Exercising doesn’t have to be anything major or dramatic. You don’t have to force yourself to do anything you don’t want to do! If you hate running, don’t sentence yourself to a mile run every evening. Instead, do something that’s more tolerable for you, like 30 minutes of a hip-hop dance routine you love, or some Zumba. Even going on a walk is a great way to get your heart pumping and your blood flowing!

  • Rest when needed

If you’re feeling burnt out, like a lot of people are, that’s entirely understandable. Our lives were turned upside down because of the pandemic, and it might take a while to adjust to this new normal. However, that doesn’t mean that you should constantly feel tired, burnt out, or drained. Take some time out of your day to just close your eyes and take some deep breaths, or take a quick walk around your workplace/home/wherever you may be. Don’t expect yourself to be able to do everything without any breaks in between. You’re human, and you deserve to rest and relax!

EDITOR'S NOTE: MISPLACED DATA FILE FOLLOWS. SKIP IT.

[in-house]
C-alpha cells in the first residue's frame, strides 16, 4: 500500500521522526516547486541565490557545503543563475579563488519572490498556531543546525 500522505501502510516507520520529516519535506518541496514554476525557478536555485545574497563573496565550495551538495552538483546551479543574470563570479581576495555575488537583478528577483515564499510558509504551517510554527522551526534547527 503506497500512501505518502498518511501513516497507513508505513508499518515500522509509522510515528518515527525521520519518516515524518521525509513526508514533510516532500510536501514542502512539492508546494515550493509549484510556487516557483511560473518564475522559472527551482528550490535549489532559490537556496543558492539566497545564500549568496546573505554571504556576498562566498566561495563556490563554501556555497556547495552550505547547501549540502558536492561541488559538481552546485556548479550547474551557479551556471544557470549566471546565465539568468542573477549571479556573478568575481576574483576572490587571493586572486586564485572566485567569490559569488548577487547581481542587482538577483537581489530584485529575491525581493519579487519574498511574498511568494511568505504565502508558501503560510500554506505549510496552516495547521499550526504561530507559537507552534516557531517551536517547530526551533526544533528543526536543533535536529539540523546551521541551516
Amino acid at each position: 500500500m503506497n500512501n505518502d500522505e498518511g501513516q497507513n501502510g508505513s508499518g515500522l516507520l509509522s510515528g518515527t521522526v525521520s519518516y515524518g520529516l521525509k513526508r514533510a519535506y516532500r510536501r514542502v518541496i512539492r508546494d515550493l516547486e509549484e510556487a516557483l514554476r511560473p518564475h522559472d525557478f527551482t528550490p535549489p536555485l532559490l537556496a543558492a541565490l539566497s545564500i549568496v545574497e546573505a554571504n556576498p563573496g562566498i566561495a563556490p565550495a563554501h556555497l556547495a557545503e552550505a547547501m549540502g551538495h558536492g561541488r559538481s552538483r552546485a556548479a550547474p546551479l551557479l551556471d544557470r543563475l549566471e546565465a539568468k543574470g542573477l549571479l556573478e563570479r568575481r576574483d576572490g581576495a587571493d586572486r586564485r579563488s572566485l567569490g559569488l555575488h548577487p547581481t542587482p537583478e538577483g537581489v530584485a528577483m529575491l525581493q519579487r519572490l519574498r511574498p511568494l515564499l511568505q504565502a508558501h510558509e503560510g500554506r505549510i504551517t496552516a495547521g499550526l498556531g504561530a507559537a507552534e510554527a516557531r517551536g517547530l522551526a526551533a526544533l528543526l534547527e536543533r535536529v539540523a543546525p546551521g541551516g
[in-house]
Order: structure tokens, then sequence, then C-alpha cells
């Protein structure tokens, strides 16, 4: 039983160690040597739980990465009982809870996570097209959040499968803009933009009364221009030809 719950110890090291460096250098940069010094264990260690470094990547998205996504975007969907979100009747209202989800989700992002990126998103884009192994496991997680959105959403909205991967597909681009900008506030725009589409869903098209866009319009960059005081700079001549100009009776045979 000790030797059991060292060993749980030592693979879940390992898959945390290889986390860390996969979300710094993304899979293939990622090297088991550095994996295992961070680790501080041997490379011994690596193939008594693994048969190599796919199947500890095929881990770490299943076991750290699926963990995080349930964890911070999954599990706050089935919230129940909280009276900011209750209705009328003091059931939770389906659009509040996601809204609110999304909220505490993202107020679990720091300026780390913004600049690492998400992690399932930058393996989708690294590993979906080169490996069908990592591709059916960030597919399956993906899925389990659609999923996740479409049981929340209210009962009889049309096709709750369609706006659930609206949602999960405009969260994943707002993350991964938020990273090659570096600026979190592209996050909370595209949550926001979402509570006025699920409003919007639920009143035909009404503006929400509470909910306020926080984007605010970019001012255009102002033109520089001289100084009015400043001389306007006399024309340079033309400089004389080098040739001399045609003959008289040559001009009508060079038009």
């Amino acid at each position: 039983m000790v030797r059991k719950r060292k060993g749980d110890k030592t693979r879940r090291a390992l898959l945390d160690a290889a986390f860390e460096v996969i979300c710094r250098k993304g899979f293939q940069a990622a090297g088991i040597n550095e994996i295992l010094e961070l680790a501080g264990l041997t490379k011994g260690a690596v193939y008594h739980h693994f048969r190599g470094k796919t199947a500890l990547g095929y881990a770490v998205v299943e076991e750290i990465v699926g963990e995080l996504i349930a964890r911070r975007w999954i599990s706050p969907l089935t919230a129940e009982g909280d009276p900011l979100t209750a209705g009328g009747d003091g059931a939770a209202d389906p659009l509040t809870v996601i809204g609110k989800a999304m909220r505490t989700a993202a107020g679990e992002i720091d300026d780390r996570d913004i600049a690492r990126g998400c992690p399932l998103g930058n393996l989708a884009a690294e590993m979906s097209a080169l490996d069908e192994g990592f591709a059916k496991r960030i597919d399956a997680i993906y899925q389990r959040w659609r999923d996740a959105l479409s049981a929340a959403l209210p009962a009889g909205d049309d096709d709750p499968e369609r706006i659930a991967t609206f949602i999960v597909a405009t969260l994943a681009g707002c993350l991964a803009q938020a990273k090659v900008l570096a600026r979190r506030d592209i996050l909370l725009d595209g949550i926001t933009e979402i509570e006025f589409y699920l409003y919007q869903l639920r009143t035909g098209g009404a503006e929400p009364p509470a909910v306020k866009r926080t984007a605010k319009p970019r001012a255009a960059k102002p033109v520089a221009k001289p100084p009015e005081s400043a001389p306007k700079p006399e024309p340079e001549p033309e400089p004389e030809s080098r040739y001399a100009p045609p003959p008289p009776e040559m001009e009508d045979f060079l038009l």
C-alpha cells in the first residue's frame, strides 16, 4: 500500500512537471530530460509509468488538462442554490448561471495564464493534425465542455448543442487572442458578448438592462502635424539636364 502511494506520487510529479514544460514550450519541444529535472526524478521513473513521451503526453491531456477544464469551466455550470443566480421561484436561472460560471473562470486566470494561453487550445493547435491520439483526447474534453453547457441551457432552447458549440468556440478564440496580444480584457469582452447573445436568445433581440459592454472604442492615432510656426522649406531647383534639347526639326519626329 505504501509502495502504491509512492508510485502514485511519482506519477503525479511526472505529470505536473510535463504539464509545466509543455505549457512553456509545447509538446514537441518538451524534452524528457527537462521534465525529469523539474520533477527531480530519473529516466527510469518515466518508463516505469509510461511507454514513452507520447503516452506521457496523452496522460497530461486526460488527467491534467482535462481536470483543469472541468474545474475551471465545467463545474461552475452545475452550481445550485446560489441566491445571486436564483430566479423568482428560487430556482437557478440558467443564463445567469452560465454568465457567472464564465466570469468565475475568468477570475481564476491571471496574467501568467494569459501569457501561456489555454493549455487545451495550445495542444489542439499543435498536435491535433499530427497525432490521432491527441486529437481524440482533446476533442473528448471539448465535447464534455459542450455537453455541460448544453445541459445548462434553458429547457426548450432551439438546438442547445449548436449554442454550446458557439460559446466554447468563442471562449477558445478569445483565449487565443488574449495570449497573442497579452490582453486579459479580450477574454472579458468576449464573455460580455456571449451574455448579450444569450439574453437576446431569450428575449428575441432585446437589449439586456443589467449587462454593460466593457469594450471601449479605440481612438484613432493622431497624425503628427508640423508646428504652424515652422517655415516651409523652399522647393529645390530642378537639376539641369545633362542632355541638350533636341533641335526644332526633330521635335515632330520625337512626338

Your mind is like a garden, and you have to consistently put time, energy, and effort into cultivating it! Image courtesy of Encyclopedia Britannica.

This World Health Day, take some time to reflect on your health practices and how they influence your life. Remember, physical and mental health are directly linked to each other, and by taking care of yourself, you’re benefiting your body as a whole!